Trees

Build a pond or a bog for Southern Brown Tree Frog

The Frog of the Month for August is the Southern Brown Tree Frog (Litoria ewingi) as part of the Goulburn Broken Catchment Management Authority’s 2022 Year of the Frog community awareness campaign.

The Frog of the Month for August is the Southern Brown Tree Frog (Litoria ewingi) as part of the Goulburn Broken Catchment Management Authority’s 2022 Year of the Frog community awareness campaign.

The Southern Brown Tree Frog is found in the Goulburn Broken Catchment’s grey box grassy woodlands which are a focus of the GB CMA Linking Landscapes and Communities Project that works with landowners, communities, and Traditional Owners to improve this critical habitat. This project is supported by the Goulburn Broken CMA through funding from the Australian Government.

Goulburn Broken CMA Project Officer Janice Mentiplay-Smith said the Southern Brown Tree Frog was one of Victoria’s more common frog species.

“With ‘sticky fingers’ on their hands for climbing and webbed toes on their feet for swimming, the Southern Brown Tree Frog occupies a variety of habitats such as wetlands, grasslands, forest, farmland, suburban parks and gardens,” Ms Mentiplay-Smith said.

“They are acrobatic hunters, leaping and twisting in mid-air to catch and eat flies, mosquitos, and moths.

“This frog breeds all year round so can take advantage of wet weather that is conducive to finding a mate and breeding. The female lays around 600 eggs in small clumps anchored to vegetation around the edges of a dam, pond or boggy area. The tadpoles hatch in just a few days but take up to six or seven months to become frogs.”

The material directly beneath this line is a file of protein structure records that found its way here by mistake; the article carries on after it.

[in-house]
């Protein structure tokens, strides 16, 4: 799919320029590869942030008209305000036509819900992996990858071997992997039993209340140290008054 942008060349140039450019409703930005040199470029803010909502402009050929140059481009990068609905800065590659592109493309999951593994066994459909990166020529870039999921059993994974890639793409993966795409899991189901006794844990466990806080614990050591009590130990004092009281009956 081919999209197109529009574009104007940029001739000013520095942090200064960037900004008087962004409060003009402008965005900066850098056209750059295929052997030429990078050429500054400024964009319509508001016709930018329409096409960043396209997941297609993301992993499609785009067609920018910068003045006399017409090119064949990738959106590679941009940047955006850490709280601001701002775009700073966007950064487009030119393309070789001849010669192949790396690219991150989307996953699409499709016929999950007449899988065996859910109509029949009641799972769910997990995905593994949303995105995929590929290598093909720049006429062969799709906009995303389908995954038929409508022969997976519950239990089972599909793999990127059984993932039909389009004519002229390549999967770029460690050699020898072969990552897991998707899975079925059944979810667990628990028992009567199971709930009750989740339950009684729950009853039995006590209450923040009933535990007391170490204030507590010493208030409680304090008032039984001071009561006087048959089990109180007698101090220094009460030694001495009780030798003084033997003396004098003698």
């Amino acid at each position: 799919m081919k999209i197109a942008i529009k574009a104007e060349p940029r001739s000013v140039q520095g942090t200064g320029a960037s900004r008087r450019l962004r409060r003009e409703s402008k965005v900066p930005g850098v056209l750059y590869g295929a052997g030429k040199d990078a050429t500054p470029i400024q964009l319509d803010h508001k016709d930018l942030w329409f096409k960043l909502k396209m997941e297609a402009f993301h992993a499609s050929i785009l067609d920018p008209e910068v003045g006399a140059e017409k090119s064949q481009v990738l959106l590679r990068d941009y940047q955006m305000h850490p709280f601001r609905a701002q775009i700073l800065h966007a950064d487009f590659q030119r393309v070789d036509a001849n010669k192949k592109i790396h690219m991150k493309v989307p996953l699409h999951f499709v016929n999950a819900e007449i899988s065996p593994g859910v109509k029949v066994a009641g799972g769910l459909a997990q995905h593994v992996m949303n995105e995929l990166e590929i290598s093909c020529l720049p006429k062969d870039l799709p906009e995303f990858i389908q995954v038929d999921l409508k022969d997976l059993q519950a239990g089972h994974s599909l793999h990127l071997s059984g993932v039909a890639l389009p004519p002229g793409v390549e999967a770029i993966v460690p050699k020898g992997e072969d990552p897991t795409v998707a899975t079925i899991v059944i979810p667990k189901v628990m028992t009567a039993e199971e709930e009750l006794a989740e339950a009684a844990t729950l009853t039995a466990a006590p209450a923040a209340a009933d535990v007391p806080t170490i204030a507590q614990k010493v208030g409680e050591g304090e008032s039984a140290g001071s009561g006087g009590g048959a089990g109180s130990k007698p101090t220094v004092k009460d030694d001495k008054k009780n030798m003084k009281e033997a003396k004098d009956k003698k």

Ms Mentiplay-Smith said although the Southern Brown Tree Frog was currently ‘common’ and widespread, as with many species of frog, it was at serious threat due to loss of habitat, pollution, general habitat degradation and the devastating chytrid fungus which has already rendered at least four species of Australian frogs extinct. 

“As the Southern Brown Tree Frog is adapted to urban situations, creating a frog-friendly backyard is an easy way to help this species, as well as other frogs,” she said.

“Even simple actions such as not using insecticides or pesticides will help as, after all, the Southern Brown Tree Frog relies on insects to eat. No insects mean no frogs. 

“As all frogs ‘breathe’ through their skin as well as through their nose, any pollutants are deadly to these sensitive creatures.”

Installing a small pond or ‘frog bog’ in your garden is also a great addition. As the Southern Brown Tree Frog needs vegetation on which to anchor eggs, plant some rushes or submerge pots with water plants in them around the edge; this can make a huge difference as to the number of frogs and insects that will use your pond.            

“Just remember, don’t move frogs into your pond for an ‘instant frog pond,’” Ms Mentiplay-Smith said.

“It’s illegal to move frogs and tadpoles. Not only does it raise animal welfare issues, moving frogs and tadpoles can introduce disease and interfere with local genetics.

“Frog ponds and frog bogs tend to have a ‘build it and they will come’ effect. Frogs regularly travel large distances, one kilometre or further in one night, so there is a strong chance they will find your frog habitat on their own.

“Do not introduce any fish into your pond; non-native fish such as goldfish and koi love to eat frog eggs and tadpoles. Leave lots of fallen timber and branches around your garden, as well as rocks. Frogs need these cool, damp places to hide beneath and feast upon the insects that gather there.”

For more information on frog pond and frog bog construction, visit:

Build a Frog Pond (backyardbuddies.org.au)

How to create a frog bog habitat - YouTube

The Garden Gurus - Build a frogpond for under $100 - YouTube

Visit www.frogsvic.org/newsletter to read and subscribe to the Frogs Victoria official newsletter.

Southern Brown Tree Frog. Photo Peter Robertson.